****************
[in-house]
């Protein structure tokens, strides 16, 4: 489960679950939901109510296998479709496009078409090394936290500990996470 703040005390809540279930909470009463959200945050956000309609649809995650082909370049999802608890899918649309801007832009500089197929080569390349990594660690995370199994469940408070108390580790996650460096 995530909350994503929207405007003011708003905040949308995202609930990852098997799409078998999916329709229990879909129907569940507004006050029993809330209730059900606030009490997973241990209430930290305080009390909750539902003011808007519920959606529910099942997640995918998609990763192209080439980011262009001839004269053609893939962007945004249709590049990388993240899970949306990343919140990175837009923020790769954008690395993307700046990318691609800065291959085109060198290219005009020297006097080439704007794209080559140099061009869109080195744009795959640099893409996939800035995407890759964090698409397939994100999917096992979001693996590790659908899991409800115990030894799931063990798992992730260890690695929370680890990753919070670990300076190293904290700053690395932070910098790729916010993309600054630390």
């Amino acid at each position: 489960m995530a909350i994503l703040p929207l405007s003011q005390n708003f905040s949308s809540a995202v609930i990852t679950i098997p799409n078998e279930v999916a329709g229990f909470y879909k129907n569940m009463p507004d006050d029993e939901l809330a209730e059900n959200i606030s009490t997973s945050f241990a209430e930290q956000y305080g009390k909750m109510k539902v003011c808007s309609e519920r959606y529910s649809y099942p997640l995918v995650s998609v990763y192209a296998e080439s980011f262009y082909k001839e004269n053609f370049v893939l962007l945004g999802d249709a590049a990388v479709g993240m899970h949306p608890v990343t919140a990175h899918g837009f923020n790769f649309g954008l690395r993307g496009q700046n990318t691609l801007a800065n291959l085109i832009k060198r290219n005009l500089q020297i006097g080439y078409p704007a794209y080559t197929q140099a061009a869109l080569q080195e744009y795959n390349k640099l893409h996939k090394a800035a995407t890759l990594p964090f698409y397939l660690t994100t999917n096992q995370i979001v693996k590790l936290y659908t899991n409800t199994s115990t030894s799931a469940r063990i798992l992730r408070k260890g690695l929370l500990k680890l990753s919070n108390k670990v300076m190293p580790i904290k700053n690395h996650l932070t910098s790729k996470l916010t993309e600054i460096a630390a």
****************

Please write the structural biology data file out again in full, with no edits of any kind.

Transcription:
[in-house]
């Protein structure tokens, strides 16, 4: 489960679950939901109510296998479709496009078409090394936290500990996470 703040005390809540279930909470009463959200945050956000309609649809995650082909370049999802608890899918649309801007832009500089197929080569390349990594660690995370199994469940408070108390580790996650460096 995530909350994503929207405007003011708003905040949308995202609930990852098997799409078998999916329709229990879909129907569940507004006050029993809330209730059900606030009490997973241990209430930290305080009390909750539902003011808007519920959606529910099942997640995918998609990763192209080439980011262009001839004269053609893939962007945004249709590049990388993240899970949306990343919140990175837009923020790769954008690395993307700046990318691609800065291959085109060198290219005009020297006097080439704007794209080559140099061009869109080195744009795959640099893409996939800035995407890759964090698409397939994100999917096992979001693996590790659908899991409800115990030894799931063990798992992730260890690695929370680890990753919070670990300076190293904290700053690395932070910098790729916010993309600054630390």
């Amino acid at each position: 489960m995530a909350i994503l703040p929207l405007s003011q005390n708003f905040s949308s809540a995202v609930i990852t679950i098997p799409n078998e279930v999916a329709g229990f909470y879909k129907n569940m009463p507004d006050d029993e939901l809330a209730e059900n959200i606030s009490t997973s945050f241990a209430e930290q956000y305080g009390k909750m109510k539902v003011c808007s309609e519920r959606y529910s649809y099942p997640l995918v995650s998609v990763y192209a296998e080439s980011f262009y082909k001839e004269n053609f370049v893939l962007l945004g999802d249709a590049a990388v479709g993240m899970h949306p608890v990343t919140a990175h899918g837009f923020n790769f649309g954008l690395r993307g496009q700046n990318t691609l801007a800065n291959l085109i832009k060198r290219n005009l500089q020297i006097g080439y078409p704007a794209y080559t197929q140099a061009a869109l080569q080195e744009y795959n390349k640099l893409h996939k090394a800035a995407t890759l990594p964090f698409y397939l660690t994100t999917n096992q995370i979001v693996k590790l936290y659908t899991n409800t199994s115990t030894s799931a469940r063990i798992l992730r408070k260890g690695l929370l500990k680890l990753s919070n108390k670990v300076m190293p580790i904290k700053n690395h996650l932070t910098s790729k996470l916010t993309e600054i460096a630390a």